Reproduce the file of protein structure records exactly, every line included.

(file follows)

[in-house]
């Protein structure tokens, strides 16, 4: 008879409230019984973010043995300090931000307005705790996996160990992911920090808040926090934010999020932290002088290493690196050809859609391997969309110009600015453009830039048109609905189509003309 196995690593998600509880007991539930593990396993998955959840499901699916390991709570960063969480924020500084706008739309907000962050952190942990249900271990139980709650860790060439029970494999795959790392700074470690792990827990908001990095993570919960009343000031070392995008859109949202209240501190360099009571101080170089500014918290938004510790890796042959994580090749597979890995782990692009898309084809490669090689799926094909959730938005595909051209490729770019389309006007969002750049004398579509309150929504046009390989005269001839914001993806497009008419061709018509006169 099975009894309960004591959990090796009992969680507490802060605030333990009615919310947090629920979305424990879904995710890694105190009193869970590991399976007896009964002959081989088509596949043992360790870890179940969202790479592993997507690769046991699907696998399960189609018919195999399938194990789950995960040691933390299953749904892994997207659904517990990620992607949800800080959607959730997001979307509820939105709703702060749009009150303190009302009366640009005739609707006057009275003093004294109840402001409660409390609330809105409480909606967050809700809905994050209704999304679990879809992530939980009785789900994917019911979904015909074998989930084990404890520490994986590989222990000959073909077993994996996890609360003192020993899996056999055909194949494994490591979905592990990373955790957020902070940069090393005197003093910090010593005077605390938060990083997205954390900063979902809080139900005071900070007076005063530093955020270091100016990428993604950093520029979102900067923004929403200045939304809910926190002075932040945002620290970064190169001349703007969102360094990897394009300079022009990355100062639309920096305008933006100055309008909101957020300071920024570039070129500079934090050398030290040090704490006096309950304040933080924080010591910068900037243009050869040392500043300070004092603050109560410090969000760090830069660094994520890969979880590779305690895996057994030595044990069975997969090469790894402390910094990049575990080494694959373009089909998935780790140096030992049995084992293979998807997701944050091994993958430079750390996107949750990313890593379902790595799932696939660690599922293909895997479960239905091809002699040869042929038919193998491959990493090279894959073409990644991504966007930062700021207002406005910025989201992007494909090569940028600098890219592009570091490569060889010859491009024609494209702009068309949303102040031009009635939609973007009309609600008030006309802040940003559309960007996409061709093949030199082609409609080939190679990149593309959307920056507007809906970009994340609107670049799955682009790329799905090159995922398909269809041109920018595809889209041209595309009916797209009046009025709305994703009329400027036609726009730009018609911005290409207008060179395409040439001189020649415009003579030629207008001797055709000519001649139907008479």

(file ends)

[in-house]
């Protein structure tokens, strides 16, 4: 008879409230019984973010043995300090931000307005705790996996160990992911920090808040926090934010999020932290002088290493690196050809859609391997969309110009600015453009830039048109609905189509003309 196995690593998600509880007991539930593990396993998955959840499901699916390991709570960063969480924020500084706008739309907000962050952190942990249900271990139980709650860790060439029970494999795959790392700074470690792990827990908001990095993570919960009343000031070392995008859109949202209240501190360099009571101080170089500014918290938004510790890796042959994580090749597979890995782990692009898309084809490669090689799926094909959730938005595909051209490729770019389309006007969002750049004398579509309150929504046009390989005269001839914001993806497009008419061709018509006169 099975009894309960004591959990090796009992969680507490802060605030333990009615919310947090629920979305424990879904995710890694105190009193869970590991399976007896009964002959081989088509596949043992360790870890179940969202790479592993997507690769046991699907696998399960189609018919195999399938194990789950995960040691933390299953749904892994997207659904517990990620992607949800800080959607959730997001979307509820939105709703702060749009009150303190009302009366640009005739609707006057009275003093004294109840402001409660409390609330809105409480909606967050809700809905994050209704999304679990879809992530939980009785789900994917019911979904015909074998989930084990404890520490994986590989222990000959073909077993994996996890609360003192020993899996056999055909194949494994490591979905592990990373955790957020902070940069090393005197003093910090010593005077605390938060990083997205954390900063979902809080139900005071900070007076005063530093955020270091100016990428993604950093520029979102900067923004929403200045939304809910926190002075932040945002620290970064190169001349703007969102360094990897394009300079022009990355100062639309920096305008933006100055309008909101957020300071920024570039070129500079934090050398030290040090704490006096309950304040933080924080010591910068900037243009050869040392500043300070004092603050109560410090969000760090830069660094994520890969979880590779305690895996057994030595044990069975997969090469790894402390910094990049575990080494694959373009089909998935780790140096030992049995084992293979998807997701944050091994993958430079750390996107949750990313890593379902790595799932696939660690599922293909895997479960239905091809002699040869042929038919193998491959990493090279894959073409990644991504966007930062700021207002406005910025989201992007494909090569940028600098890219592009570091490569060889010859491009024609494209702009068309949303102040031009009635939609973007009309609600008030006309802040940003559309960007996409061709093949030199082609409609080939190679990149593309959307920056507007809906970009994340609107670049799955682009790329799905090159995922398909269809041109920018595809889209041209595309009916797209009046009025709305994703009329400027036609726009730009018609911005290409207008060179395409040439001189020649415009003579030629207008001797055709000519001649139907008479």